I like to think that we've come a long way since the days of Miss World being a cultural highlight of the year. And in many ways, we have. For starters, the politically (and in every other way) incorrect pageant is now webcast-only in its native Britain since it stopped showing on TV here in the 1980s, following a brief blip when Channel 5 gave it airtime.
Fast forward several decades from the birth of Miss World, and The First Women Awards in association with Lloyds Banking Group represents a huge, progressive milestone for women pioneering in their fields.
Yet elsewhere, the way in which society judges women seems to have ground to a halt in the 1960s. Within just a couple of weeks we've seen the results of Glamour magazine's '50 Best Dressed Women', FHM's '100 Sexiest Women' and People magazine's 'Most Beautiful Woman in the World' continuing to pigeonhole women as objects, bypassing their professional talents in the process.
Of course, how we present ourselves as women in our daily working lives has nothing to do with beauty pageants or red carpets. That said, appearance is a component of the professional toolkit. When you look smart, you feel smart. The power of personal impact is huge and how we present ourselves, whether male or female, is part of that.
To advance in our careers, ultimately we need to step in front of the work. Naturally the work has to be good, but as we become more senior this is the entry point, the assumption. It becomes much more about you and how you front it. People buy into people; how they deliver, convince, sell, perform. It's a package.
Looking smart and polished is part of that package. So it is surprising just how many hugely successful businesswomen are still reticent to admit they put effort into their appearance; "This old thing? I've had it ages..." Julia Hobsbawm, founder of global networking business Editorial Intelligence, former First Women Awards winner and a friend, confided in me that it took her until the age of 45 to feel "ok about dressing up."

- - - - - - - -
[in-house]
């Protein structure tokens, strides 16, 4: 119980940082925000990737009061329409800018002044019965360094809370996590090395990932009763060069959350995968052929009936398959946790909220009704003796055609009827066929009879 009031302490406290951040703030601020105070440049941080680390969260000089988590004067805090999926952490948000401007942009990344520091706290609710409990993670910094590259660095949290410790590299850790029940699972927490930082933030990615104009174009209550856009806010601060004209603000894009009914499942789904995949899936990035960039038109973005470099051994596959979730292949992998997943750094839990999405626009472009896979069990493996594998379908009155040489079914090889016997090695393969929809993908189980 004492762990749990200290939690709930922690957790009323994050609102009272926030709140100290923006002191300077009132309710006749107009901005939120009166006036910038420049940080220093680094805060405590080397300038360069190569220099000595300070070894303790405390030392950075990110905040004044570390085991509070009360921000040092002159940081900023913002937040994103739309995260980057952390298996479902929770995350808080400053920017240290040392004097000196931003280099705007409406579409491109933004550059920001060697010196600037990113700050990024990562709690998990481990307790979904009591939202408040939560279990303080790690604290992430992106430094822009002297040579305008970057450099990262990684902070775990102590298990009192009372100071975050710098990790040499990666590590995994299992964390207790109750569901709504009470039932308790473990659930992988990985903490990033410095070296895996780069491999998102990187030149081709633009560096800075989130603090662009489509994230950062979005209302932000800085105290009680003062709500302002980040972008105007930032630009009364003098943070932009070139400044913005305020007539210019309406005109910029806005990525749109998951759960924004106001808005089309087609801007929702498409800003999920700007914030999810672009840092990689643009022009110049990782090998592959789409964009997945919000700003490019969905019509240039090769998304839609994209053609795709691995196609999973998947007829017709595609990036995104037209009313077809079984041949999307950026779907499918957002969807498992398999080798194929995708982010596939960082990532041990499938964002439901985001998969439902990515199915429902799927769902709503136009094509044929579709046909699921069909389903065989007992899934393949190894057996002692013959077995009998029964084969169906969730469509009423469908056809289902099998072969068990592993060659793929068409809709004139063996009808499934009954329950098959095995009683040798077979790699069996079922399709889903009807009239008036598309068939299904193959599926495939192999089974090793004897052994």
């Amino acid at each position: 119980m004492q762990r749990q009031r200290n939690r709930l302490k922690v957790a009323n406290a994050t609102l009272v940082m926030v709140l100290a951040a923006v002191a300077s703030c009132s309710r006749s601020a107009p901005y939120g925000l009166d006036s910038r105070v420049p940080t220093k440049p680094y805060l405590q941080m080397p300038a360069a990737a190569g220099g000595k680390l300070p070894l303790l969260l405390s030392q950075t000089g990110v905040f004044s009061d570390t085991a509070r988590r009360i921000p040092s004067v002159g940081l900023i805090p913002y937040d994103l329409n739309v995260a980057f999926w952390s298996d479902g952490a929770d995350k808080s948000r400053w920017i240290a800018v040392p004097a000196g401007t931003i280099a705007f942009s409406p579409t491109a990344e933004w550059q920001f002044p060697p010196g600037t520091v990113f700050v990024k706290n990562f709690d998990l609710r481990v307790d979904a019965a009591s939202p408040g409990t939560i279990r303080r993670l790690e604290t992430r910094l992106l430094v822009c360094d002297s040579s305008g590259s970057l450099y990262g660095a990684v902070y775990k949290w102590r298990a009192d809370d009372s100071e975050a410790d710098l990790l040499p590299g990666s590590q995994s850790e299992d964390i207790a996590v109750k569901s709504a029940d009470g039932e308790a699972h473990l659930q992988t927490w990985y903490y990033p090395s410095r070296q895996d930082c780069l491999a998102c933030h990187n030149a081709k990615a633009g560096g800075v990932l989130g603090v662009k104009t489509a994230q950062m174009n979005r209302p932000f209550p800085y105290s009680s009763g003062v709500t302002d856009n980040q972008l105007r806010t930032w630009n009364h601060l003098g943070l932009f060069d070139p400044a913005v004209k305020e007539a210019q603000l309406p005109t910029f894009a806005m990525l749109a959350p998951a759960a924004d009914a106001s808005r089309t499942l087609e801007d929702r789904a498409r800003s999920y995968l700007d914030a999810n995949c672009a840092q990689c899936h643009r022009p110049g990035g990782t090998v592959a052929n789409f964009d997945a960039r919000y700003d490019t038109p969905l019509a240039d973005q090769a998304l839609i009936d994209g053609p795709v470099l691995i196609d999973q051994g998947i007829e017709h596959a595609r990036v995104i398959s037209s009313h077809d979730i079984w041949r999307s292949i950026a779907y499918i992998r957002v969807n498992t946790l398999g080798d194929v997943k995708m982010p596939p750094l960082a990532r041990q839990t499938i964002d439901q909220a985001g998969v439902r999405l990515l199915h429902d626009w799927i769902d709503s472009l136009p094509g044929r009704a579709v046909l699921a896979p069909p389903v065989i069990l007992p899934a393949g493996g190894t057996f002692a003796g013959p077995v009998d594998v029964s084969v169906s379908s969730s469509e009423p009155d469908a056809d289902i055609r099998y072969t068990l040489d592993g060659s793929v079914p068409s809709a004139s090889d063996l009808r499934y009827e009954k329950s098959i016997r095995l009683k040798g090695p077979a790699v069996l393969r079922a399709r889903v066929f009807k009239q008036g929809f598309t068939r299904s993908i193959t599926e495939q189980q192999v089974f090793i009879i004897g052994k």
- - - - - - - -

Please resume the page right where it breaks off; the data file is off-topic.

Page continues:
Since when did female empowerment mean denying our femininity? The masculine shoulder pads that defined the 1980s working aesthetic in many ways smacked of women emulating men. As the eponymous Working Girl, Melanie Griffith took the step from stockbroker's secretary to executive only after trading her long curls for a bob and donning a sharp power suit.
Corporate life in the '80s was still essentially a man's world where women had to fight to climb the ladder. Once named the most powerful woman in advertising and the first female CEO at ad agency JWT, Charlotte Beers says that she carried a briefcase as her 'armoury' when she was starting out in her career! I don't do that, but I certainly think about how I look.
Women have long since hung up their Yves Saint Laurent power suits, yet the concept of power dressing -- using style to project an air of confidence and authority -- is still relevant.
Applying for my last job, I knew I was the only female among 20 candidates -- then in the last six. So, I accentuated the fact by being 'more female'. I had a blow dry and picked a smart dress over trousers. Was it a blow to feminism? No. Did it give me extra confidence to deliver? Yes. I make sure I look my best for every important meeting. And I do it for nobody but me.